On Tuesday, Erica Newland wrote about how Ghostwriter beat the competition in its prescient depiction of the internet. Yesterday, I revisited Hackers, and explained why that movie’s attitude towards openness became the norm for the rest of us, even if we’re not elite computer nerds. Up today, You’ve Got Mail, the first mainstream romantic comedy about internet dating — of a sort.
Online dating is a sufficiently established part of American culture now that publications like the New Yorker devote long features to the algorithms behind different pairing services, and it doesn’t actually feel like hucksterism when Match.com claims that one in five relationships now begin online. Part of what’s fascinating about watching You’ve Got Mail again is because the characters were still figuring out things like instant messaging, much less the conventions of getting to meet someone online and figuring out the tipping point at which you were interested in meeting them in the real world. The truth is that some of the questions the characters ask, like “Is it infidelity if you’re involved with someone on the internet?” are ones we still struggle with today. But some things have changed — today, urban New Yorkers don’t have to worry about a busy signal making it impossible to make a cybersex date.One of the thing that’s fascinating about the dynamic between Meg Ryan and Tom Hanks in You’ve Got Mail is how trust works between them. Rather than assuming that there’s a decent chance that the person they met in a chat room might be pretending to be someone other than who they are, the characters trust each other’s online aliases fairly implicitly and on relatively little verification. But they’re reluctant to meet, even though they have obvious chemistry and common interests: doing what they’re doing is odd enough for them, and there wasn’t a social convention for taking their conversation into the real world. Google, which was incorporated two months and two weeks before You’ve Got Mail arrived in theaters, may have beaten out America Online, which is all over the movie, in the race for the future of technology, but its use wasn’t commonplace yet, much less a universal verb. Had it been, it might have altered the trust equation: the characters might not have trusted each other to be who they said they were, but they could have confirmed information about each other fairly easily, lowering the barrier to meeting up in person.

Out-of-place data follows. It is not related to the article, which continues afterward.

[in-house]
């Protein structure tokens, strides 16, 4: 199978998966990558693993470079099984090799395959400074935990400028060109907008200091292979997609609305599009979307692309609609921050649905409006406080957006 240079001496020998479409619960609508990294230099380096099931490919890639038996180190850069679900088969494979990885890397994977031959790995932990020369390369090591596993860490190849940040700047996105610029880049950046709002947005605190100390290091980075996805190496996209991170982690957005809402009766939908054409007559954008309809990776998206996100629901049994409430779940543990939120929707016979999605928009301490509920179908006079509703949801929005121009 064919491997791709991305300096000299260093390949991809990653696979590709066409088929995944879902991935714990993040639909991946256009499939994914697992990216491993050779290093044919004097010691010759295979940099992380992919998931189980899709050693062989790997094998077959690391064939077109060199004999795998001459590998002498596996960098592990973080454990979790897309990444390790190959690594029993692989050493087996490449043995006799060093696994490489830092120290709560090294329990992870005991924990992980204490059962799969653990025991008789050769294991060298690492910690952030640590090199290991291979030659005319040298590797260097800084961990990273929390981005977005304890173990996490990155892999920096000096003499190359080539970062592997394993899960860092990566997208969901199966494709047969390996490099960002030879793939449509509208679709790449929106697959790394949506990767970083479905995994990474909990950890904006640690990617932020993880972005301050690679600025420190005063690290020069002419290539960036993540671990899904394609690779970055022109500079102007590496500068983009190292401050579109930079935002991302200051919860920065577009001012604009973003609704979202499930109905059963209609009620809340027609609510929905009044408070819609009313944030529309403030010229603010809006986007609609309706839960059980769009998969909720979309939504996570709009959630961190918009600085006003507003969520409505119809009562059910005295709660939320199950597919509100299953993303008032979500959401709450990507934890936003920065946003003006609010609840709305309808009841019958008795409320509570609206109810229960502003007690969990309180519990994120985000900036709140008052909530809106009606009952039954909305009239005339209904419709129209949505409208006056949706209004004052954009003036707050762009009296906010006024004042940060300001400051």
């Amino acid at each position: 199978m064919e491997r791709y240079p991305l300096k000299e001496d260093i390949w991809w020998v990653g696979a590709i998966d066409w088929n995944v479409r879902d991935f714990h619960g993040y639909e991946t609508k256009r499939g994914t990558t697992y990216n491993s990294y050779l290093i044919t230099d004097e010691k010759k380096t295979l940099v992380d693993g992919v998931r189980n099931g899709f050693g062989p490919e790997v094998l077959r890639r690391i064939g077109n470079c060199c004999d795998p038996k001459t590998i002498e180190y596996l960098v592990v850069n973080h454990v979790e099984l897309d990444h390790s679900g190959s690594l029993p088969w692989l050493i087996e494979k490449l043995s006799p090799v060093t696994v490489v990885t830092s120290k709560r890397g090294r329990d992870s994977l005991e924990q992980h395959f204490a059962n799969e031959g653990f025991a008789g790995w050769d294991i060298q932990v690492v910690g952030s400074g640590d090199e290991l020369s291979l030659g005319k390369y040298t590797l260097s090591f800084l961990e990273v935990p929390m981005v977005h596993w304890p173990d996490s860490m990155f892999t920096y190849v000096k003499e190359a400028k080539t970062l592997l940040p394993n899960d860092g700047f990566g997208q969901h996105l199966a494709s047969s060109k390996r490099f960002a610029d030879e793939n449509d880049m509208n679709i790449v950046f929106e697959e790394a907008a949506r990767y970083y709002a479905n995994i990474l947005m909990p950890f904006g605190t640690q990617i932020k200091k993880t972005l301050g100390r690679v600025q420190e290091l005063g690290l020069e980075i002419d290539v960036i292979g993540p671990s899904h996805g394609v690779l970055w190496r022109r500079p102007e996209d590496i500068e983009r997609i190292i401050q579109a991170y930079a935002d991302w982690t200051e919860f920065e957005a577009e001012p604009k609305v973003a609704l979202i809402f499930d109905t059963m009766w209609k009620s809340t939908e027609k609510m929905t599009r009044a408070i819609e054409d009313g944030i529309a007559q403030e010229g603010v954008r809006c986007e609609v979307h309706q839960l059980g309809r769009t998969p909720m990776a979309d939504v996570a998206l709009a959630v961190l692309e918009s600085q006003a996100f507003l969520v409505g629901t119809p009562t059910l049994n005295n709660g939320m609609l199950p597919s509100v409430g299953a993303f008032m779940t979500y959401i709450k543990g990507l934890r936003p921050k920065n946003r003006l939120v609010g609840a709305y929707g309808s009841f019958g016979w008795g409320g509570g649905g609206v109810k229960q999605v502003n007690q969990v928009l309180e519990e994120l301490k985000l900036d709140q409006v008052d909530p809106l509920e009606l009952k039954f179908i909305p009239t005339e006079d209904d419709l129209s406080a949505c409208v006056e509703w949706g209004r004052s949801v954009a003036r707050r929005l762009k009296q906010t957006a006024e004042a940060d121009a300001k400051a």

And while You’ve Got Mail gets a lot of flack for being a remake of a superior movie, it is a brilliant satire of a particular kind of technophobia. Greg Kinnear’s Frank is a brutal and really funny takedown of a certain kind of person who thinks they’re superior to the world around them, who resist computers instead of typewriters and tell potential book agents that they’d like to do “Something relevant for today, like the Luddite movement in 19th century England.” He enters the movie declaring that “The entire workforce of the state of Virginia had to have solitaire removed from their computers because they hadn’t done any work in six weeks. Do you know what this is? What we’re seeing here? It’s the end of Western Civilization as we know it. Technology, name me one thing we’ve gained from modern technology!…You think this machine is your friend, but it isn’t.”
He was wrong. The machine is our friend, at least for now. And increasingly, it’s the way a lot of us find love.